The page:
Jan

16

The continued outflow of money from mutual funds and other risk markets has resulted in ES liquidity being dominated by short time-frame players, i.e., large day traders and algos. They're demonstrating that they are not as quick, as in prior months, to flee the market at the first sign of trouble. This has been helping to make intra-day trading more counter-trend within concomitant smaller ranges (notwithstanding the slightly elevated range over the last two days).

We are still not seeing the large, concerted liquidity moves, with attendant price volatility and velocity, we had gotten used to in past months. Of course, it is way too early in the new year to panic, but the market may once again be morphing; this time to lower volume and thinner market conditions.

Not unlike, the effect the Volker Rule had on liquidity, the Fed’s recent announcement that it would substantially adopt the Basel III recommendations for bank regulations, may have caused many banks to re-think the scale and scope of their U.S.-based operations and, in some cases, to pull back from business and market-making. Ironically, monetary policymakers in virtually every corner of the globe are furiously pumping liquidity into the world’s economies increasing monetary liquidity, while the the markets appear to be losing transactional liquidity. Let's hope this phenomena is cyclical or secular at worst, and not structural.

That being said, the market appears to have returned to it’s old ways, in which the old adage is “don’t sell a dull market.” For now, breadth is good and the bullish trend is intact. February tends to be a trend continuation month and there has been some very positive relative strength coming out of the financial, materials, and industrial sectors, and European credit spreads have (hopefully) begun to narrow, along with already narrowing U.S credit spreads. Strength in the Treasuries continues to temper my bullish inclinations, however.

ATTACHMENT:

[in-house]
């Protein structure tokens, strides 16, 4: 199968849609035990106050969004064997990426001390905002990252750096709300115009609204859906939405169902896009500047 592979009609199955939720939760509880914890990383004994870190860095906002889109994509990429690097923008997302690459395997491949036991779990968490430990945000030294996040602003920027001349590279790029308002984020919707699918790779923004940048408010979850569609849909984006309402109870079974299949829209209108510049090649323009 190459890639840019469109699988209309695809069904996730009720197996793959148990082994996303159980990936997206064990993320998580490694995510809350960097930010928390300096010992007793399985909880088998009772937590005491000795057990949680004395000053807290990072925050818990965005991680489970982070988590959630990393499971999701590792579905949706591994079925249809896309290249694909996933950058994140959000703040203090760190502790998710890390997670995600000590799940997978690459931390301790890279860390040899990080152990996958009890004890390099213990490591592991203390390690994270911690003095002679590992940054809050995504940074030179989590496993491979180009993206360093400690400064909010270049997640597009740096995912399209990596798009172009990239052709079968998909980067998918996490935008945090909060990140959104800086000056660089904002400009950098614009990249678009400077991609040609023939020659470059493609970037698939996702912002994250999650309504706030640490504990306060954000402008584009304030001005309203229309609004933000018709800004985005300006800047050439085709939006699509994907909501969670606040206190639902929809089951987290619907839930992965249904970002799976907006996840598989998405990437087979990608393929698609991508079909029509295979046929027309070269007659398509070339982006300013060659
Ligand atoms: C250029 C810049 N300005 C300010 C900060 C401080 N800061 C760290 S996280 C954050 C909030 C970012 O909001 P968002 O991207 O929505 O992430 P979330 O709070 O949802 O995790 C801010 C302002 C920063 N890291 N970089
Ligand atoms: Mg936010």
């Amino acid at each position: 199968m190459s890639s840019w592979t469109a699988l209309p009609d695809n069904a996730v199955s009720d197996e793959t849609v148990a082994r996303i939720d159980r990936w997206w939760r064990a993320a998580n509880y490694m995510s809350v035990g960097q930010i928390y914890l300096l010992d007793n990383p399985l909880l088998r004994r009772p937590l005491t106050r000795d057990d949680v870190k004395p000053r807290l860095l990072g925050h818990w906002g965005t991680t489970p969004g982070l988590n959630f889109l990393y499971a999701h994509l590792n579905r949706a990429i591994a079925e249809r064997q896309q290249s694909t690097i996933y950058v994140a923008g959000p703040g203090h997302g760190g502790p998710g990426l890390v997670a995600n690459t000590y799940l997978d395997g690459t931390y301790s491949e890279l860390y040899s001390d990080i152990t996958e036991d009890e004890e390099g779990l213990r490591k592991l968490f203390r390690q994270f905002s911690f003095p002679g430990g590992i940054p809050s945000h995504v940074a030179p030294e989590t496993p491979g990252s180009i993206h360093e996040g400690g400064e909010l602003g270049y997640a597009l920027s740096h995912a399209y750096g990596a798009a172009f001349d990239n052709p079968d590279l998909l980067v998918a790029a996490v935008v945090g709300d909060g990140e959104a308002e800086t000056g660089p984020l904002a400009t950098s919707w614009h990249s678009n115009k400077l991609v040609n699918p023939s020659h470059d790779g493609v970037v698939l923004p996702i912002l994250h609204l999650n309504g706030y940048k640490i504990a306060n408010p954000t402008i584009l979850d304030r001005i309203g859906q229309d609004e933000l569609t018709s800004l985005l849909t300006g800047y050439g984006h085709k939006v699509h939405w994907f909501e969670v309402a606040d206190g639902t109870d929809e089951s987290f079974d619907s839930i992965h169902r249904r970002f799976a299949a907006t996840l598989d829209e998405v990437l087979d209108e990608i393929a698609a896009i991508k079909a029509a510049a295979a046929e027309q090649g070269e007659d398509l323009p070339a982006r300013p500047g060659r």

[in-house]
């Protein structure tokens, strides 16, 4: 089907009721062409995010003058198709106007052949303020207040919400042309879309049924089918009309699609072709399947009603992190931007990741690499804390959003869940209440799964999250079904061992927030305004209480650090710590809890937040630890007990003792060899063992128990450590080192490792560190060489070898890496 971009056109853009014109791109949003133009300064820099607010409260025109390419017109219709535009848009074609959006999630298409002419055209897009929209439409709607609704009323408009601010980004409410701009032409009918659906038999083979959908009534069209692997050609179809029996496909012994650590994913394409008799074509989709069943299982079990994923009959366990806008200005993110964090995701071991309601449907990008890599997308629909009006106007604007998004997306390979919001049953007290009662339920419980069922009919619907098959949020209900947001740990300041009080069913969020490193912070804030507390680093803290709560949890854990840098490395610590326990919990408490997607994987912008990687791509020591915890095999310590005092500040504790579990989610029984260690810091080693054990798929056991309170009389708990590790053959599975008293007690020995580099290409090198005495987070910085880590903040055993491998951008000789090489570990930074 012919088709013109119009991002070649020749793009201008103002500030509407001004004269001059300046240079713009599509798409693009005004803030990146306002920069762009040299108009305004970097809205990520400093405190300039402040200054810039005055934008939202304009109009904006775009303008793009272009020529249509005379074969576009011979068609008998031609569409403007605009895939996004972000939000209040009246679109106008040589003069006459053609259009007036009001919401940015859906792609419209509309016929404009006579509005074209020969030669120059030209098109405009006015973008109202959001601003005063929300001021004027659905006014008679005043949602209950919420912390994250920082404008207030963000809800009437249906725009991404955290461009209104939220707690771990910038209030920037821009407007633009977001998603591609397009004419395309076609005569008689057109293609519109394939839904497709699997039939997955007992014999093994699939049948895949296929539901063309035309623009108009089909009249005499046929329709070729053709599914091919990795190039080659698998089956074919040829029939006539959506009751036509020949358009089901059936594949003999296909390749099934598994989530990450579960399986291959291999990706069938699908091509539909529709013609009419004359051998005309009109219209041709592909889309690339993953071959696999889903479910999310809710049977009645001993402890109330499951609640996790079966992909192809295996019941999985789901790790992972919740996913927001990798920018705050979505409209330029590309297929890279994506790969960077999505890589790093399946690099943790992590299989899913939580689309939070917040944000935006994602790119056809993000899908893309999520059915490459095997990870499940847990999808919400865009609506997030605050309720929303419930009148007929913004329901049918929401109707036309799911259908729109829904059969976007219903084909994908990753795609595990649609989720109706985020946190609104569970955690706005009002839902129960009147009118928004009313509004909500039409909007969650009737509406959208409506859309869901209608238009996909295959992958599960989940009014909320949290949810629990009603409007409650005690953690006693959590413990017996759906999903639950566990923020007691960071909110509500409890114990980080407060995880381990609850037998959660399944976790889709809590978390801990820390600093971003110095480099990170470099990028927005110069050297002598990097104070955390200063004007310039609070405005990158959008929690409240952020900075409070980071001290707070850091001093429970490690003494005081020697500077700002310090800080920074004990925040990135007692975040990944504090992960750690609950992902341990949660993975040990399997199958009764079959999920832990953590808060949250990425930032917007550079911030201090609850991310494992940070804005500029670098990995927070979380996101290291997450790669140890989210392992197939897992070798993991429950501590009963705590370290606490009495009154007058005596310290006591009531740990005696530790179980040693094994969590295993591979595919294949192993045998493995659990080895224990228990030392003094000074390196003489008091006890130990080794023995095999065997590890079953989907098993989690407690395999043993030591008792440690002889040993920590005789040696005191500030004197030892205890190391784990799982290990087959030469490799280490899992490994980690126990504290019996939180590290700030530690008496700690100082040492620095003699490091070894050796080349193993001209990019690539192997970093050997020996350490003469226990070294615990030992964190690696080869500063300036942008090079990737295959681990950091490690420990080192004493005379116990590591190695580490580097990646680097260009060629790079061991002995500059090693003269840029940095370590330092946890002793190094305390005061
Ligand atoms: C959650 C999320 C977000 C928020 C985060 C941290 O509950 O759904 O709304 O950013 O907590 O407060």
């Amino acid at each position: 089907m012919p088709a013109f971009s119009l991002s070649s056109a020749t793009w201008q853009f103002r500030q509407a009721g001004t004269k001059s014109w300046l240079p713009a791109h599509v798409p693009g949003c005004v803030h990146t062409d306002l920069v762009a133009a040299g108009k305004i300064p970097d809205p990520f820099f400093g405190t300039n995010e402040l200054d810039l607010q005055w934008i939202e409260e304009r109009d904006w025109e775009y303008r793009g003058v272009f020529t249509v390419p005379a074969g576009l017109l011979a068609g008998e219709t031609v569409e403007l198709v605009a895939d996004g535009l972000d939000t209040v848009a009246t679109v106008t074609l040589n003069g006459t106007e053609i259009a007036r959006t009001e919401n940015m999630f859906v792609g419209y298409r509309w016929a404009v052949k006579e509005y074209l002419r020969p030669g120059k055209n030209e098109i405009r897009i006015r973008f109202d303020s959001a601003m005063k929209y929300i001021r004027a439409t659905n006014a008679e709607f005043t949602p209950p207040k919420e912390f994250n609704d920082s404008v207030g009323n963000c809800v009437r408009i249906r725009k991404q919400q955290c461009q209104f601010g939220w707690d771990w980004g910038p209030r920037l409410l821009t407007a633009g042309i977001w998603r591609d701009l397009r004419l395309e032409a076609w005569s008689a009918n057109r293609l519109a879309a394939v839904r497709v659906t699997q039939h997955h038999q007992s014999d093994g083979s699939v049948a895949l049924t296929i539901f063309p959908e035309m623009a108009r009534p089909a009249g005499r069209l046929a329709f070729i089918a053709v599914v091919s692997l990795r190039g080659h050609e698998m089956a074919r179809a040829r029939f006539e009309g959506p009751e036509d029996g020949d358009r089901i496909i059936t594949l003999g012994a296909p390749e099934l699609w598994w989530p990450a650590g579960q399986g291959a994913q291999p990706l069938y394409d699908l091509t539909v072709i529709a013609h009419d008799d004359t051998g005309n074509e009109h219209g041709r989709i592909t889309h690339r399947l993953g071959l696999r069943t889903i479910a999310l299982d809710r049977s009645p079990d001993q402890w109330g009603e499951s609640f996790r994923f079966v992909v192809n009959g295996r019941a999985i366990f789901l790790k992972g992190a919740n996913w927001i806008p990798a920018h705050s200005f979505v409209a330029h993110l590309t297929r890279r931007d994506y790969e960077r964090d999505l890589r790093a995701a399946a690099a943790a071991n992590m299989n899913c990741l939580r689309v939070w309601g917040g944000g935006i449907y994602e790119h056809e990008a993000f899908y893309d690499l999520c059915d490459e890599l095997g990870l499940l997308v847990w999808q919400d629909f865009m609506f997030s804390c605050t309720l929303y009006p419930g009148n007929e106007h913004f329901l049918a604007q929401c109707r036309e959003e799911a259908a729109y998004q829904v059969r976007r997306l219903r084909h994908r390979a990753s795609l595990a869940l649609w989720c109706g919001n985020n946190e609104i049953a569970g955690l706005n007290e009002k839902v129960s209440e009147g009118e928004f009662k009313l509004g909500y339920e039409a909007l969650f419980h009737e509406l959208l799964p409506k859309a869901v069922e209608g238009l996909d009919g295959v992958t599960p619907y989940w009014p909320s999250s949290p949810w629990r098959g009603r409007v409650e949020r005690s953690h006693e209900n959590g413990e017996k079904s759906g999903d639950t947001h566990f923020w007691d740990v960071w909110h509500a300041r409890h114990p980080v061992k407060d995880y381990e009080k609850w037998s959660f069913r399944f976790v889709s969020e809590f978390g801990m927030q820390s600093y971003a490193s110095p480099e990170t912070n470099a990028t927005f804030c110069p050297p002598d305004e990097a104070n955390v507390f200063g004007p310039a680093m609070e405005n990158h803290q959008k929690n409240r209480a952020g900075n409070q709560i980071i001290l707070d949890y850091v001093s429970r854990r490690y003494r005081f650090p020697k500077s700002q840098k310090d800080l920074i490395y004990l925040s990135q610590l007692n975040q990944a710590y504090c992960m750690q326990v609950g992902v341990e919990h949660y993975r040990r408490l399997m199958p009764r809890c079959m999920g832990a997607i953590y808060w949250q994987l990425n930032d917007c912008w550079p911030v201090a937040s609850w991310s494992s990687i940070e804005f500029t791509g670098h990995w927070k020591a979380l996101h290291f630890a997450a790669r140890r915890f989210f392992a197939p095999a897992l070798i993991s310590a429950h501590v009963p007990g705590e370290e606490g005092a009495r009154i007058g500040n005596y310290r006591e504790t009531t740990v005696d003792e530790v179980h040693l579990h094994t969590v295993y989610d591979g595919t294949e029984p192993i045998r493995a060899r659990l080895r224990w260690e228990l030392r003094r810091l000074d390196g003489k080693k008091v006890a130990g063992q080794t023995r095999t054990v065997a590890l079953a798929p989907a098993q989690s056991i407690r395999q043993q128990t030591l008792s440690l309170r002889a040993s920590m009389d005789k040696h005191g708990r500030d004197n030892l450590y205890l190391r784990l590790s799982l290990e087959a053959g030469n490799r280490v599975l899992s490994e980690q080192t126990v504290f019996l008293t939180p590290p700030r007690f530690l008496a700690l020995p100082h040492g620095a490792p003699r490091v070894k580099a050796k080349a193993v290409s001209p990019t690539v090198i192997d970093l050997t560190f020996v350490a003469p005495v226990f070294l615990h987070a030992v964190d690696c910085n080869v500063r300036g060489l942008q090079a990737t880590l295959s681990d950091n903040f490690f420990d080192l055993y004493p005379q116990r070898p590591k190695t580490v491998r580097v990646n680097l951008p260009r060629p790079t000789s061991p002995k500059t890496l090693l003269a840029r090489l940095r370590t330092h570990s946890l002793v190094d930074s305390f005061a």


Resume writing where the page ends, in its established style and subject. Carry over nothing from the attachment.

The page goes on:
Frothy sentiment, intra-week seasonality and a 3 day weekend contributed to an early Friday 13th sell-off, only to see the bulls step up to the plate at the 1275.00-1270.00 high volume node/POC. If the market continues to hold these levels, weather opex next week,and close above the trendline formed by the May 2011 and July 2011 interim highs, the bulls should reassert in Feb.

Of note: Overnight trading has been responsible for much of the gains, which is common in a cyclical bull- what's uncommon is that this rally has not been supported by either the opening or closing hour–most unlike a cyclical bull.


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